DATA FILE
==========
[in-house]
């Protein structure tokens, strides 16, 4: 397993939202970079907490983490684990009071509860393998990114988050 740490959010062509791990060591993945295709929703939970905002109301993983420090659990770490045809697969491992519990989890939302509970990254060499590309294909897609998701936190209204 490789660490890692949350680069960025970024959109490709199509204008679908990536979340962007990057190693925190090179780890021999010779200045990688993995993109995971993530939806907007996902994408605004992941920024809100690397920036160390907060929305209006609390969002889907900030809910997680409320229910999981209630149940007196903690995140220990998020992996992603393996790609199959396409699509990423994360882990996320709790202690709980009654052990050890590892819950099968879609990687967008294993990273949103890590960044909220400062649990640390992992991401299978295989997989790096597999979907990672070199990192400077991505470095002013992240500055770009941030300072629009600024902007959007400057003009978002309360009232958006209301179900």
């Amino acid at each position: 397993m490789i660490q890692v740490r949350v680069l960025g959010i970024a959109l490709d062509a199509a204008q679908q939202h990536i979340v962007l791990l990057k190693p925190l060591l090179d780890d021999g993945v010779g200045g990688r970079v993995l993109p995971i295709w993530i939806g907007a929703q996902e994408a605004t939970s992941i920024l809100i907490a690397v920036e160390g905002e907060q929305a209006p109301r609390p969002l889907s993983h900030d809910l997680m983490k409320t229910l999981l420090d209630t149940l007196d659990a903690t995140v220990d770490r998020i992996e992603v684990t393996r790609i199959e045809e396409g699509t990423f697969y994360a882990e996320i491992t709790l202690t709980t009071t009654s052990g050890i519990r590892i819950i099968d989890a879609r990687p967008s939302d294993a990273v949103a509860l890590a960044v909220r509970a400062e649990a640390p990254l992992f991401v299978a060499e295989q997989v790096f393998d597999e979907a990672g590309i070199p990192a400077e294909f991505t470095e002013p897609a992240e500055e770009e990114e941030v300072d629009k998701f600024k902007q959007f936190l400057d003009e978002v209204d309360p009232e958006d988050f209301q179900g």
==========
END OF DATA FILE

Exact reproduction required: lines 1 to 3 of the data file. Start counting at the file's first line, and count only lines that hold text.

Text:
[in-house]
């Protein structure tokens, strides 16, 4: 397993939202970079907490983490684990009071509860393998990114988050 740490959010062509791990060591993945295709929703939970905002109301993983420090659990770490045809697969491992519990989890939302509970990254060499590309294909897609998701936190209204 490789660490890692949350680069960025970024959109490709199509204008679908990536979340962007990057190693925190090179780890021999010779200045990688993995993109995971993530939806907007996902994408605004992941920024809100690397920036160390907060929305209006609390969002889907900030809910997680409320229910999981209630149940007196903690995140220990998020992996992603393996790609199959396409699509990423994360882990996320709790202690709980009654052990050890590892819950099968879609990687967008294993990273949103890590960044909220400062649990640390992992991401299978295989997989790096597999979907990672070199990192400077991505470095002013992240500055770009941030300072629009600024902007959007400057003009978002309360009232958006209301179900």
């Amino acid at each position: 397993m490789i660490q890692v740490r949350v680069l960025g959010i970024a959109l490709d062509a199509a204008q679908q939202h990536i979340v962007l791990l990057k190693p925190l060591l090179d780890d021999g993945v010779g200045g990688r970079v993995l993109p995971i295709w993530i939806g907007a929703q996902e994408a605004t939970s992941i920024l809100i907490a690397v920036e160390g905002e907060q929305a209006p109301r609390p969002l889907s993983h900030d809910l997680m983490k409320t229910l999981l420090d209630t149940l007196d659990a903690t995140v220990d770490r998020i992996e992603v684990t393996r790609i199959e045809e396409g699509t990423f697969y994360a882990e996320i491992t709790l202690t709980t009071t009654s052990g050890i519990r590892i819950i099968d989890a879609r990687p967008s939302d294993a990273v949103a509860l890590a960044v909220r509970a400062e649990a640390p990254l992992f991401v299978a060499e295989q997989v790096f393998d597999e979907a990672g590309i070199p990192a400077e294909f991505t470095e002013p897609a992240e500055e770009e990114e941030v300072d629009k998701f600024k902007q959007f936190l400057d003009e978002v209204d309360p009232e958006d988050f209301q179900g």